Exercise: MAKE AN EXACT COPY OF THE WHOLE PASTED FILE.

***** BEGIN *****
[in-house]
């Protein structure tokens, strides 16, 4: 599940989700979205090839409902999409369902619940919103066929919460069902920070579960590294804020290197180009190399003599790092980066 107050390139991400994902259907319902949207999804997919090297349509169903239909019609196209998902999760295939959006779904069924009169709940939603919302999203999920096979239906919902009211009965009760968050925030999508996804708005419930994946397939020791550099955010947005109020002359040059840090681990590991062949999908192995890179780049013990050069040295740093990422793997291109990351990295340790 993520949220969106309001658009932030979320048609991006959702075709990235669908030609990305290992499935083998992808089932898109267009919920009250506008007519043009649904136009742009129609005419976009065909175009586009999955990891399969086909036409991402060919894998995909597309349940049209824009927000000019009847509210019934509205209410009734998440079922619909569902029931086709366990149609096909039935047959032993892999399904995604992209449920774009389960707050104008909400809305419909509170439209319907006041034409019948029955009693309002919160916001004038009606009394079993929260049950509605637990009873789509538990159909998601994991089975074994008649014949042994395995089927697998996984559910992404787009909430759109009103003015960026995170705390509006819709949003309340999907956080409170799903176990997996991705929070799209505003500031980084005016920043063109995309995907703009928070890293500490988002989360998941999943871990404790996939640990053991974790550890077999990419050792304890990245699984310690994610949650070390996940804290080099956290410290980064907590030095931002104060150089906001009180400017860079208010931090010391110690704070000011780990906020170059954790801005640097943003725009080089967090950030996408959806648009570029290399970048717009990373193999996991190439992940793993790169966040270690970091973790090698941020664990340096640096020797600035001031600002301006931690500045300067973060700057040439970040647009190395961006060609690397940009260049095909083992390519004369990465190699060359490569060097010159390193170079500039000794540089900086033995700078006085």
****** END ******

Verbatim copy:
[in-house]
């Protein structure tokens, strides 16, 4: 599940989700979205090839409902999409369902619940919103066929919460069902920070579960590294804020290197180009190399003599790092980066 107050390139991400994902259907319902949207999804997919090297349509169903239909019609196209998902999760295939959006779904069924009169709940939603919302999203999920096979239906919902009211009965009760968050925030999508996804708005419930994946397939020791550099955010947005109020002359040059840090681990590991062949999908192995890179780049013990050069040295740093990422793997291109990351990295340790 993520949220969106309001658009932030979320048609991006959702075709990235669908030609990305290992499935083998992808089932898109267009919920009250506008007519043009649904136009742009129609005419976009065909175009586009999955990891399969086909036409991402060919894998995909597309349940049209824009927000000019009847509210019934509205209410009734998440079922619909569902029931086709366990149609096909039935047959032993892999399904995604992209449920774009389960707050104008909400809305419909509170439209319907006041034409019948029955009693309002919160916001004038009606009394079993929260049950509605637990009873789509538990159909998601994991089975074994008649014949042994395995089927697998996984559910992404787009909430759109009103003015960026995170705390509006819709949003309340999907956080409170799903176990997996991705929070799209505003500031980084005016920043063109995309995907703009928070890293500490988002989360998941999943871990404790996939640990053991974790550890077999990419050792304890990245699984310690994610949650070390996940804290080099956290410290980064907590030095931002104060150089906001009180400017860079208010931090010391110690704070000011780990906020170059954790801005640097943003725009080089967090950030996408959806648009570029290399970048717009990373193999996991190439992940793993790169966040270690970091973790090698941020664990340096640096020797600035001031600002301006931690500045300067973060700057040439970040647009190395961006060609690397940009260049095909083992390519004369990465190699060359490569060097010159390193170079500039000794540089900086033995700078006085």